Berkeley Group announced a solid set of full-year figures. 

Revenue dipped by 0.7% to £2.703 billion and the consensus estimate was £2.729 billion. Pre-tax profits jumped by 15.1% to £934.9 million, while equity analysts were expecting £905.08 million. The company has comfortable net cash position which has increased by 140% to £687.3 million. Berkeley’s capital return programme is going well as £9.34 per share has already been returned, and a further £1 per share will be returned by September.

The firm is cautiously optimistic as political and economic uncertainty is hanging over the sector, but Berkeley Group believes there are ‘opportunities for customers who can look beyond the short-term volatility’. The construction company confirmed it is at peak profitability, and it is likely we could see profit drift lower by as much as 30%. 

The home builder slightly lifted its profit target, and it now plans to make at least £3.375 billion in pre-tax profits between May 2016 and May 2021. Before today, the recent guidance was £3.3 billion, and the original target was £3 billion. It was very ambitious of the company to set out high targets in an era of political uncertainty. UK house prices on the whole have continued to rise since the EU referendum, but recently London prices have fallen. However, given the surge in house prices in the capital it’s hardly a surprise we have seen a small pullback. The company is one of the more London-focused house builders. Average selling price for Berkeley Group in the first half rose by 9.7%.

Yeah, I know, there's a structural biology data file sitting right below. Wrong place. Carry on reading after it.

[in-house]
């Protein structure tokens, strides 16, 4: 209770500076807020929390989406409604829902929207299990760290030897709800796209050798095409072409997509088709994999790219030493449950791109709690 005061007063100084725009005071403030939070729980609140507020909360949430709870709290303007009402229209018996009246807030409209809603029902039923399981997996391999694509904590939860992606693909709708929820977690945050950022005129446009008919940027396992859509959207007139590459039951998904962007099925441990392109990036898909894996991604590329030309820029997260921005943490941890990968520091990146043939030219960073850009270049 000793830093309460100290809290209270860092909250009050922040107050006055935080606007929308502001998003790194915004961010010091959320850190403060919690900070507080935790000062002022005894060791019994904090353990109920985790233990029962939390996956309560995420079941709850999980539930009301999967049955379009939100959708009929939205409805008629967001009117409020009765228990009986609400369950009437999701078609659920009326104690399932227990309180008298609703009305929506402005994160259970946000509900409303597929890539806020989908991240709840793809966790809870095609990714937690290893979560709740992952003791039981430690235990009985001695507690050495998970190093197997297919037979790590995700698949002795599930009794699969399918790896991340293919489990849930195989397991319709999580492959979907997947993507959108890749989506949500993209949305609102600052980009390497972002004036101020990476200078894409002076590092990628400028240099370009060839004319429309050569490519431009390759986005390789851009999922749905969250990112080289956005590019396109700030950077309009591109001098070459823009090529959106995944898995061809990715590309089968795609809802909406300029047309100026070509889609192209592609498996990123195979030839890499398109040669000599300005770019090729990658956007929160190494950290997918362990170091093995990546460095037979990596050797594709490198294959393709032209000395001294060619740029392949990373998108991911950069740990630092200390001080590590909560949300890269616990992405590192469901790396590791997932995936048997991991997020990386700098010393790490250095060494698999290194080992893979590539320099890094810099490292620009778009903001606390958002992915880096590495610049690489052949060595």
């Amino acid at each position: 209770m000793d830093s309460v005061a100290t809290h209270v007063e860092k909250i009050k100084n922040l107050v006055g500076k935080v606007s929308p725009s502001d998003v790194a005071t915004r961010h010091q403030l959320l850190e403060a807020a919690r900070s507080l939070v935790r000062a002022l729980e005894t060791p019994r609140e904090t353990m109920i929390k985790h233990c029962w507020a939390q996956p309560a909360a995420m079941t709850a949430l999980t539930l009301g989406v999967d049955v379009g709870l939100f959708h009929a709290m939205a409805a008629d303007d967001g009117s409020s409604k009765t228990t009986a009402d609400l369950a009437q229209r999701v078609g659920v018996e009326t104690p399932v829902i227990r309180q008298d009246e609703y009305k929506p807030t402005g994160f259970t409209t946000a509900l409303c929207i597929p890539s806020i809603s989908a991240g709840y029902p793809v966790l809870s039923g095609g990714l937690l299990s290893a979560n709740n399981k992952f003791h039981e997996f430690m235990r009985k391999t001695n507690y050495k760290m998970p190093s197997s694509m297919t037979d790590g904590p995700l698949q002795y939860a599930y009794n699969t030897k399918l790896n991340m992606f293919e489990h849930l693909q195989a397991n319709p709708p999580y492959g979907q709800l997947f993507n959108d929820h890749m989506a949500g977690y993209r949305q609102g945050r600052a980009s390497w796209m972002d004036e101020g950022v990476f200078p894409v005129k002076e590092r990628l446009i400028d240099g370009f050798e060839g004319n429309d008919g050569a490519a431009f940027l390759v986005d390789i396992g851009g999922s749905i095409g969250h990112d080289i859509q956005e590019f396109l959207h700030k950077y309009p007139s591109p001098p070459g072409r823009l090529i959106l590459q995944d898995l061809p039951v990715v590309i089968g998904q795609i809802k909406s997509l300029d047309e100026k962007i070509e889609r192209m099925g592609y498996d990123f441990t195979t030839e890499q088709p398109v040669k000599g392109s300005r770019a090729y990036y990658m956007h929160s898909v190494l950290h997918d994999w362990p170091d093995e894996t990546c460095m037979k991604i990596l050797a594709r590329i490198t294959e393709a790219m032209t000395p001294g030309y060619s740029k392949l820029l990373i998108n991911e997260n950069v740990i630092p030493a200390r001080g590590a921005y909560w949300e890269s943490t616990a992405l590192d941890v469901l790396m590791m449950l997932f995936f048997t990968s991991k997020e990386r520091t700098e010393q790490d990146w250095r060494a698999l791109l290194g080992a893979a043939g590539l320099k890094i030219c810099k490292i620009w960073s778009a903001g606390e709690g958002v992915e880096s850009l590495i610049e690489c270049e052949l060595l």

The help-to-buy government scheme has helped drive up property prices, and the initiative will remain in place until 2020. It is likely that Berkeley has benefitted from this, but not as much as other house builders because there is a price cap of £600,000 for homes in England, and since Berkeley Group properties are at the higher end of the scale, some of the houses wouldn’t qualify for the scheme. When the programme ends in two years, Berkeley Group might be less affected than some of its competitors.

Last year the Chancellor, Philip Hammond, scrapped stamp duty for first-time buyers on purchases worth up to £500,000. No duty is on the first £300,000 of the acquisition. It was reported in April that nearly 70,000 people have been helped by this initiative. Given Berkeley’s pricing structure, they may not have benefitted from it as much other house builders.

Given the high-end developments that Berkeley builds, and their London and south east focus, their properties are popular with overseas investors. The relative weakness in the pound versus the US dollar and the Chinese renminbi has helped too.     

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